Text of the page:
Politics and other don’t-chat-about-it-at-the-family-reunion topics are often source materials for the New York City–based company Buran Theatre. The group’s latest work, Magic Bullets, which premieres at the Incubator Arts Project May 2–11, takes on health and wellness in America.
But that doesn’t mean Magic Bullets is about health care. “Above all else, the show is about healing,” says Jud Knudsen, who co-directs with Adam R. Burnett.
Knudsen points out how health and wellness are individualized in the U.S., while healing tends to be shared. “Even if we don’t agree on how we heal as an individual, partnership or group, the shared conversation is what’s important—regardless of the amount of gluten in your rump roast. Semantics are important to us and function in the piece as a major political idea.”
Buran also esteems rambunctious performance aesthetics and rigorous script development. Burnett, who wrote the text, describes how he and Bullets composer Casey Mraz initially read The Dybbuk, but decided to not use it as source material. Instead, they embarked on a six-month exchange of writing prompts. From there the two roped in other Buran collaborators and presented an installation/performance piece at Albuquerque, N.M.’s Tricklock Company last June.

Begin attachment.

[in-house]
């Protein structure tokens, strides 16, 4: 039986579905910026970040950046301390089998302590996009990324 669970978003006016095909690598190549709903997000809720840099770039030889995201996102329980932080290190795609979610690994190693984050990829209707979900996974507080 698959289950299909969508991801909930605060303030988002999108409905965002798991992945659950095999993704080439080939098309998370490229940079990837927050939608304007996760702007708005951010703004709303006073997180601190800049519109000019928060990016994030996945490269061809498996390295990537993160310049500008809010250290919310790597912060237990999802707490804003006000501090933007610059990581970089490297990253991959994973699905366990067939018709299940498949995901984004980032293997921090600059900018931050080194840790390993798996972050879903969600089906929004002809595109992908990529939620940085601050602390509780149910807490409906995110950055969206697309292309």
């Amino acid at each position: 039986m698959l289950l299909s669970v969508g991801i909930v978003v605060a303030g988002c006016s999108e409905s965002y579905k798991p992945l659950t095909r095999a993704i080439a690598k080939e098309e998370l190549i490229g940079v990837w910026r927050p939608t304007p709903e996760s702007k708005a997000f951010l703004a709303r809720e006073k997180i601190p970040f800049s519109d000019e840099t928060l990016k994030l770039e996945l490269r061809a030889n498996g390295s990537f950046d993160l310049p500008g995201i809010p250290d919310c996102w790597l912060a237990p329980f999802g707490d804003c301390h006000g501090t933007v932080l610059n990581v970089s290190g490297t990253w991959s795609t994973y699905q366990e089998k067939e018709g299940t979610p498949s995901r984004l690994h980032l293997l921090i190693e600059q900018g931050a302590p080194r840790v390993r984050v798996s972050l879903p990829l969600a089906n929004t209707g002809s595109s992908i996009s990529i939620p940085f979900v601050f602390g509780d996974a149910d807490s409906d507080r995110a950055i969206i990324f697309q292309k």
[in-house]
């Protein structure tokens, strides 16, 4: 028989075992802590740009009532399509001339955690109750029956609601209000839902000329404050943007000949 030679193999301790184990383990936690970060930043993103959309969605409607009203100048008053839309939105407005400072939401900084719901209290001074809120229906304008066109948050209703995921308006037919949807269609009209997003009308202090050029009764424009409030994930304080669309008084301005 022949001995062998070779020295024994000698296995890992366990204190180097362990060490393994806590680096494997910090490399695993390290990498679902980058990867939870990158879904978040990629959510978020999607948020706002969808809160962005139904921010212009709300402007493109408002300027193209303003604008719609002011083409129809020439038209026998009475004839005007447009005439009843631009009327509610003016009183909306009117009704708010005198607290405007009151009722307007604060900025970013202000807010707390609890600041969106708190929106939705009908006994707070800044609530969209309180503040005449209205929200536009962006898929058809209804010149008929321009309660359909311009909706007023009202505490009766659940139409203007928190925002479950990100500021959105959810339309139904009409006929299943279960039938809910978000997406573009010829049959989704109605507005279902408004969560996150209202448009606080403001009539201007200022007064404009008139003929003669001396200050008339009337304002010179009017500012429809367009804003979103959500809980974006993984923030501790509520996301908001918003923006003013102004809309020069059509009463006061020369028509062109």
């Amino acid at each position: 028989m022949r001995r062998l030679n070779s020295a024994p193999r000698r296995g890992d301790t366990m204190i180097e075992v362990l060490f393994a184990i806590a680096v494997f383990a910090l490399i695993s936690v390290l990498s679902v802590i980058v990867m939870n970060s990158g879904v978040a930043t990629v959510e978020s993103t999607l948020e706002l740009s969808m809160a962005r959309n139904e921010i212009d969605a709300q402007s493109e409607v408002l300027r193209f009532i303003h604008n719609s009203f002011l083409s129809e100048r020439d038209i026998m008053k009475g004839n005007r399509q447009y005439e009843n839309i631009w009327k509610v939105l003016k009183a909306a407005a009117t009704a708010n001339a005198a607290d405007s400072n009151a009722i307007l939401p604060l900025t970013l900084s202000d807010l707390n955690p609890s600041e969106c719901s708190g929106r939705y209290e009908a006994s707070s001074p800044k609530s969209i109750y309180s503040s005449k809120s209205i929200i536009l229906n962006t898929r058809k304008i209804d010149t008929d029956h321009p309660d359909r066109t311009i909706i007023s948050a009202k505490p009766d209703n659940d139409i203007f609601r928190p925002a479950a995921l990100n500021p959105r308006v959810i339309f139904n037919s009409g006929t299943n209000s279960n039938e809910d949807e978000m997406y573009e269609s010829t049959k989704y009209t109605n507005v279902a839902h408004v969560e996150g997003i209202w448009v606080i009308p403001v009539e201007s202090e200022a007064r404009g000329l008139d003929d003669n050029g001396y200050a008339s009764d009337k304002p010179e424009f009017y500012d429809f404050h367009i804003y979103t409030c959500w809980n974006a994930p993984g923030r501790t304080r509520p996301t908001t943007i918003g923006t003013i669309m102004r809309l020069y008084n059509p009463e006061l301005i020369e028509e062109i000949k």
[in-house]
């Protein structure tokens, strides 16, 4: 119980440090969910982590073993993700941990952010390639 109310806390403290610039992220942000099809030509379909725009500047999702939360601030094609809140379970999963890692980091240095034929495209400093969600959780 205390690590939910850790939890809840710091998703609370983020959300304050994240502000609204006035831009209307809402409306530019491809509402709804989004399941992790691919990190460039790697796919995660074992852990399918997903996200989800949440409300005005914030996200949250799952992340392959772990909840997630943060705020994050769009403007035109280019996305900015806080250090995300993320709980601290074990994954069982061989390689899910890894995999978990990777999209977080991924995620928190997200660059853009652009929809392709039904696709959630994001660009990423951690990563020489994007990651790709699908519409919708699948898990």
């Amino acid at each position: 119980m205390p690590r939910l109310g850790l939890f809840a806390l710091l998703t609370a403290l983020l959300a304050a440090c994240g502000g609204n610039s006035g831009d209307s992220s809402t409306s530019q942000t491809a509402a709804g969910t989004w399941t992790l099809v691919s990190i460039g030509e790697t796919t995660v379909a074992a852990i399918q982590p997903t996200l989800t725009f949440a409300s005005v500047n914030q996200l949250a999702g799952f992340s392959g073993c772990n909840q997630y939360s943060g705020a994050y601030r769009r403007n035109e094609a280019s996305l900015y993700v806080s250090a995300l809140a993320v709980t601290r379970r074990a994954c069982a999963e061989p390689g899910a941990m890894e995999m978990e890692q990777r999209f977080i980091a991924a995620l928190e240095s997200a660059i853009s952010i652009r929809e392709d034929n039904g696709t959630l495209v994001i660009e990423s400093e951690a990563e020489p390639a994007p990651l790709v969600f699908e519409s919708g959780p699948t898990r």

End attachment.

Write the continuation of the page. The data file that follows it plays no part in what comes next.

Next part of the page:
“I don’t write characters per se, but use the performers as instruments in scoring the piece,” says Burnett. Typically the company gathers a core of interdisciplinary artists “to sit, talk, eat, drink, dance, move and read around the central idea and discuss what it is, where it can go and how many tendrils dangle from it,” says Knudsen.
“The text gets worked and reworked in the room up until the last moment,” adds Burnett. “Even when we tour, I may find myself rewriting large sections to fit the personalities we encounter on the road.”
Wellness isn’t just about eating vegetables, though. Burnett brought Cheetos to a recent rehearsal. “Everyone’s fingers were covered in orange dust. They tasted so incredibly good!” From there the group joked that preservatives make Cheetos tasty and lead to a long life. Says Burnett, “It’s this kind of madness that makes sense, and you can make a sort of logic around it. We all laughed. And then moved on to the next thing.”